As discussed previously, measuring Sustainability performance in supply chain can become a demotivating challenge to an organisation due to lack of standardise method for doing so. Fortunately, many researchers, academia and not-for-profit organisation have worked with many businesses in defining a clear manageable boundaries in order to generate quantifiable measure for supply chain sustainability.
Global Reporting Initiative (GRI) has proposed that it is best proceed from broad category through definite aspects to specific indicator to make quantifiable measure for sustainability possible. Each of this stages can be define as follows (Clift, 2002):
Categories: broad areas or groupings of economic, environmental or social issues of concern to stake-holders Aspects: general types of information related to a specific category (e.g. greenhouse gas emissions, or donations to host communities) Indicators: specific measurement of an individual aspect that can be used to track and demonstrate performance.
Once determined, analytical model such as Life Cycle Analysis, Supply Chain Operation References (SCOR) Model, Design For Environmental Model, etc can be used to link environmental and economic benefits which in turns can be analysed, monitor and improved overtime.
The SCOR-based sourcing function business and environmental performance measures is presented in this slides to provide an example on the list of categories that are commonly analysed and monitored by businesses’ to ensure its perform sustainably.
Cost dimension includes: supplier cost-saving initiatives, labour efficiency, cost variance from expected cost, etc. Time dimension includes: supplier lead time against industry norm, supplier’s booking in procedures, purchase order cycle time, etc. Quality dimension includes: Buyer-supplier partnership level, Level of supplier’s defect-free deliveries, supplier rejection rate, etc. Flexibility: Supplier ability to respond to quality problems, response to product changes, materials variety (number of materials available), etc. Innovation: satisfaction with knowledge transfer satisfaction, technological capability levels, involvement in new product design, etc.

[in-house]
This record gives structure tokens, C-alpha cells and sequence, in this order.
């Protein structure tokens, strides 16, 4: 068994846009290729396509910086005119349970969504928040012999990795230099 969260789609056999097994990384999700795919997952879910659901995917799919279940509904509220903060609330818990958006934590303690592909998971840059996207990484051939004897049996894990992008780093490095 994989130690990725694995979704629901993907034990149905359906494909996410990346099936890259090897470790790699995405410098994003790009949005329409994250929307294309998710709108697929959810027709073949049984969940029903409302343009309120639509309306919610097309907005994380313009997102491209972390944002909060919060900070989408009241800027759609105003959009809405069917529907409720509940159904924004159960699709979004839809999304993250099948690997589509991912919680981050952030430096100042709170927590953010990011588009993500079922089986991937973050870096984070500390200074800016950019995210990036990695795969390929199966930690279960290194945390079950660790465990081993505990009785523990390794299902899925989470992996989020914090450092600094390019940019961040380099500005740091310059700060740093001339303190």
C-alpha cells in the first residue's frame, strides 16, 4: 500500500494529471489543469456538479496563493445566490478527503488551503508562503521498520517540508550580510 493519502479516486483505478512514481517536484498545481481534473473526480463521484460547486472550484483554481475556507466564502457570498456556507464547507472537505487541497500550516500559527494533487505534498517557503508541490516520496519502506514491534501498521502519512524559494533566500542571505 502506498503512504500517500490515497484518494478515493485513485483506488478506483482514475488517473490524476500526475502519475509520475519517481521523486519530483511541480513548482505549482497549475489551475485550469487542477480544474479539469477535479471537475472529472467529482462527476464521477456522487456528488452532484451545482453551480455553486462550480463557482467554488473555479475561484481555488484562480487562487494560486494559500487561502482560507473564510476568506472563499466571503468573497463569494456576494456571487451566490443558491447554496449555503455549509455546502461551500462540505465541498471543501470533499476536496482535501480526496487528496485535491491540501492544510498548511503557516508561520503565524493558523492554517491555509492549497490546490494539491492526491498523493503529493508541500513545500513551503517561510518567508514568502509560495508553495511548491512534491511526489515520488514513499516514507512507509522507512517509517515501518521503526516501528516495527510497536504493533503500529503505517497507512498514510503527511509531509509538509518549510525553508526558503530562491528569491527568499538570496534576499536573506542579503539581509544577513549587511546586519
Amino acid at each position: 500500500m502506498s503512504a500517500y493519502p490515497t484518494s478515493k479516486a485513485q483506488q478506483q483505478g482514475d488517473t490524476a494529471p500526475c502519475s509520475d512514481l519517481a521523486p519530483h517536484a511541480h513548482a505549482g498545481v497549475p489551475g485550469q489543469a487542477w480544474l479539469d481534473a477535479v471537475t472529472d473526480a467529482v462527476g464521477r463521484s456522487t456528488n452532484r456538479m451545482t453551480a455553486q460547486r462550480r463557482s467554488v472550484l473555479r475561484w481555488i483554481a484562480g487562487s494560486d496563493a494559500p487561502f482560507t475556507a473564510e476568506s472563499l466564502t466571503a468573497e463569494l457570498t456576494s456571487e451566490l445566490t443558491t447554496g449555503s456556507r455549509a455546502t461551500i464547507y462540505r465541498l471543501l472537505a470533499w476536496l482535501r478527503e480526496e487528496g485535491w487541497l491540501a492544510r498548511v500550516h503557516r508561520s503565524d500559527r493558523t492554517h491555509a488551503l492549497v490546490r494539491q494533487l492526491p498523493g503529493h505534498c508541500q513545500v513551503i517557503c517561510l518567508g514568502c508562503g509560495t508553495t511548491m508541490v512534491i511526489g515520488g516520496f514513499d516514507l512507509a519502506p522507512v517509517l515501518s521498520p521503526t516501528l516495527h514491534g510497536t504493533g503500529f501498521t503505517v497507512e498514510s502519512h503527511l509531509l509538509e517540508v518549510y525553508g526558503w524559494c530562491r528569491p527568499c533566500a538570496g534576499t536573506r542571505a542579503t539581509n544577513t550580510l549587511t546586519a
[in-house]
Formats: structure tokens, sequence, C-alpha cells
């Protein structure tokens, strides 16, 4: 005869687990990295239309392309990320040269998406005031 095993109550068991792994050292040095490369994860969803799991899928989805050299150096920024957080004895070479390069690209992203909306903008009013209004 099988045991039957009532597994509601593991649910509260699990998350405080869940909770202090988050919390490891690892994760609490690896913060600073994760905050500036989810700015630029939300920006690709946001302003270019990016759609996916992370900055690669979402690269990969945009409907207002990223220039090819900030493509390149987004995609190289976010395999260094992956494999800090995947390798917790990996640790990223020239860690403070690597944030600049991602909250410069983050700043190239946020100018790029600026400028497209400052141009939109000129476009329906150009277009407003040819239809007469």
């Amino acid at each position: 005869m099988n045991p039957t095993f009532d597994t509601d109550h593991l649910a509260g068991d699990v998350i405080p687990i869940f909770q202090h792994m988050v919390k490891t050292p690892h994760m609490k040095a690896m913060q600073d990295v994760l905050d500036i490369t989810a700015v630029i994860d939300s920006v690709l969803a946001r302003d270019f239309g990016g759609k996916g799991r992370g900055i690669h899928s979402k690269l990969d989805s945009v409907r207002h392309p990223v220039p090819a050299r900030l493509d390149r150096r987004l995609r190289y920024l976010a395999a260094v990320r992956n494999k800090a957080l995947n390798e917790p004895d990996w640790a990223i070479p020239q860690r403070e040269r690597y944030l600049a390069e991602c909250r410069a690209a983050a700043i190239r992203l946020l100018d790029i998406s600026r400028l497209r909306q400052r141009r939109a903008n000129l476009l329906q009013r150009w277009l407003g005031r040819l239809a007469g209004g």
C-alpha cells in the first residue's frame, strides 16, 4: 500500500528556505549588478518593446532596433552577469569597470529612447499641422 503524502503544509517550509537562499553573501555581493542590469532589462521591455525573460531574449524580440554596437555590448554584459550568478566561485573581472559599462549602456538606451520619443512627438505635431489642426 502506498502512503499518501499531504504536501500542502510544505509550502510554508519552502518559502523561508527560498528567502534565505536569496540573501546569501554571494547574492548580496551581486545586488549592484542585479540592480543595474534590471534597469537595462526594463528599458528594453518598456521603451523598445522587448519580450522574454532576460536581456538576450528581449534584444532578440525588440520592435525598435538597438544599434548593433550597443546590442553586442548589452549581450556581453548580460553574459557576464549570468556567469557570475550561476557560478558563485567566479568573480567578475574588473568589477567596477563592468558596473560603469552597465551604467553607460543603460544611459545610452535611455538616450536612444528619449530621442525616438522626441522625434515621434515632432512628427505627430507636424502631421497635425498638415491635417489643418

It is worth noting that not all companies are prepared to monitor all category listed within the table. Therefore, one often find that many company choose to develope its own category to reflect the sustainability of its supply chain more accurately.
In the next slides, we will show an example on how to use items listed within the table and use them to measure environmental quality and its associated costs.
In the technical journal titled Environmental Performance Measures for Supply Chains, El Saadany, Jaber, & Booney, 2011, demonstrate the use of numerical method to measure environmental quality and its associated costs by using two-level supply chain coordination model as an example.
El Saadany, Jaber, & Booney, 2011 demonstrate that by combining the mathematical formula of two-level supply chain coordination model and the quality function one can generate graphical representation that illustrate the behavior of the total profit, price, demand for varying aggregate quality measure for certain number of product, process and environmental quality characteristics. In the nutshell the steps can be summarise as follows: